cover image How to Find Your Way Home

How to Find Your Way Home

Katy Regan. Berkley, $17 trade paper (336p) ISBN 978-0-451-49037-7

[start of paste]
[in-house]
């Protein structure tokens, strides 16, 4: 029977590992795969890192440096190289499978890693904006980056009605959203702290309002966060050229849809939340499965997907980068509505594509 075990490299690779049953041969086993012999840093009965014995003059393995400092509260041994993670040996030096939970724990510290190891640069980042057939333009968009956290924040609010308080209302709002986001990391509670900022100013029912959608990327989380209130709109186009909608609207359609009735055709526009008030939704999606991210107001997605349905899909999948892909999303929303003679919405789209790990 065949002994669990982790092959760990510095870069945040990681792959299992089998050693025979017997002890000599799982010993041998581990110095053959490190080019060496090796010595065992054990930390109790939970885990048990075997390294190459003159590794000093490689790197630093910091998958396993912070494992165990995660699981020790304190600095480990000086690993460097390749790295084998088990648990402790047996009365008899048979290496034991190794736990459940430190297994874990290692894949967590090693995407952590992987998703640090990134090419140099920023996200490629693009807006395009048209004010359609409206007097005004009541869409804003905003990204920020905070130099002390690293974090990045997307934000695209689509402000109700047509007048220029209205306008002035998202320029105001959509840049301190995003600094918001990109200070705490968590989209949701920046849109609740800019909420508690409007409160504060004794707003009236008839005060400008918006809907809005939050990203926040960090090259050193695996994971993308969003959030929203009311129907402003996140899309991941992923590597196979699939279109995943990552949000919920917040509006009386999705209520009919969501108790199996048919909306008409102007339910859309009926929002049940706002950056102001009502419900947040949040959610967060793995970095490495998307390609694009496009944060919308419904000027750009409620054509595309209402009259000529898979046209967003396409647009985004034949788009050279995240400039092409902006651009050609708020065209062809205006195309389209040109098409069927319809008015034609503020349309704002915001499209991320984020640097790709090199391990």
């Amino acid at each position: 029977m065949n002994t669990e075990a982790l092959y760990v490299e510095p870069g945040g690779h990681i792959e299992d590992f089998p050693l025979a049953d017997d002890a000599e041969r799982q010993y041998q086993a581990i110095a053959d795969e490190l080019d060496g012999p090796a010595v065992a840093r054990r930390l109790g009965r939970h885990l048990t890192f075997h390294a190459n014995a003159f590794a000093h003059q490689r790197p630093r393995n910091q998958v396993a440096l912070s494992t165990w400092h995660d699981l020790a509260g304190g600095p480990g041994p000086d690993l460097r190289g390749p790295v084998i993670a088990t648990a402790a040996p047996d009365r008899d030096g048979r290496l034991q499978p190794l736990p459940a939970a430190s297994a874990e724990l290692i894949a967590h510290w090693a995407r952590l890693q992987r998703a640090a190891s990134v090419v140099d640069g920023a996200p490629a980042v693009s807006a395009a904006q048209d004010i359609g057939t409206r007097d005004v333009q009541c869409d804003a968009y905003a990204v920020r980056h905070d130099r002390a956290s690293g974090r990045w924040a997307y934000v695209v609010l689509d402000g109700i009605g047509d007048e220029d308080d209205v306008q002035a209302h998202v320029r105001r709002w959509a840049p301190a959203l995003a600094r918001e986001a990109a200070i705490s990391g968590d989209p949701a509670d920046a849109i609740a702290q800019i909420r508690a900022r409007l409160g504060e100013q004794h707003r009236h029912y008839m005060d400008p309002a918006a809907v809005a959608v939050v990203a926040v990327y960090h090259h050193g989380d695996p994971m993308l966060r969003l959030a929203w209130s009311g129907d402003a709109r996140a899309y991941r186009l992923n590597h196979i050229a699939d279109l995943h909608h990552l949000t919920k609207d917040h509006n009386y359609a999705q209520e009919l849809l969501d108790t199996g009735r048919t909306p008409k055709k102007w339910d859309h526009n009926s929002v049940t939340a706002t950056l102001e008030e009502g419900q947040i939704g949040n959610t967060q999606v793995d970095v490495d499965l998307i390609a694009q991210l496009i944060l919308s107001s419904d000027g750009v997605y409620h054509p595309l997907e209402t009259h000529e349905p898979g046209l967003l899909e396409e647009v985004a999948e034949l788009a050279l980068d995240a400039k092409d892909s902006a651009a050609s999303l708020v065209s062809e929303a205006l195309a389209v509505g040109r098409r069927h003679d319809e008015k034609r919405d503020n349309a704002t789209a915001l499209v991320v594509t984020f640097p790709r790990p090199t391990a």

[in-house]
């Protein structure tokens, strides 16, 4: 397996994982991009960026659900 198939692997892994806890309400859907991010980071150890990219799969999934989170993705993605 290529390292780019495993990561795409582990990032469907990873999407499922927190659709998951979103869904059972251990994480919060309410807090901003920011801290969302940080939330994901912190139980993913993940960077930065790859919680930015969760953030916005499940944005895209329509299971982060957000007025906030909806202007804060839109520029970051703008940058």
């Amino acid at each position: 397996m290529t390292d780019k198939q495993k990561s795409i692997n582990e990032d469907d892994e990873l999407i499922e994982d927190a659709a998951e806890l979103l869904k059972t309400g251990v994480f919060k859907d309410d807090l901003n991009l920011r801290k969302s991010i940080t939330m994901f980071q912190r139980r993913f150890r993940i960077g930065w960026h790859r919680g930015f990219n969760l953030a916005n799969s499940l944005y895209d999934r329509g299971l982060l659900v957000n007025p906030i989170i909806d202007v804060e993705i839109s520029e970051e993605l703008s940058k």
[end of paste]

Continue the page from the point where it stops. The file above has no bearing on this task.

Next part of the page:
Regan’s moving if heavy-handed latest (after Little Big Love) turns on a family’s hardships and the unconditional love between siblings. Emily Nelson, 31, frequently wonders about her brother, Stephen, 35, who has struggled with addiction and homelessness. While the two were very close during their childhood on Canvey Island, Essex, where their imaginations were captured by migratory birds, their contact has been strained and intermittent since an incident when Stephen was 16 involving a devastating fall from a ladder outside their house. The details are murky until the third act, but the reader learns Stephen was sent to prison at 16 while Emily went to college, and their stepfather, Mitch, has tetraplegia. Emily now works to provide housing to the homeless, and one day Stephen comes to her office, looking for a place to live. She takes him in, and Regan flashes back to their parents’ divorce and mother’s remarriage, what happened with the ladder, and the birds that were so important to Stephen. The bird migration metaphors are overly abundant, but the relationship between Emily and Stephen feels solid and true. While this doesn’t quite soar from its formulaic trappings, it has plenty of moments of uplift. (Feb.)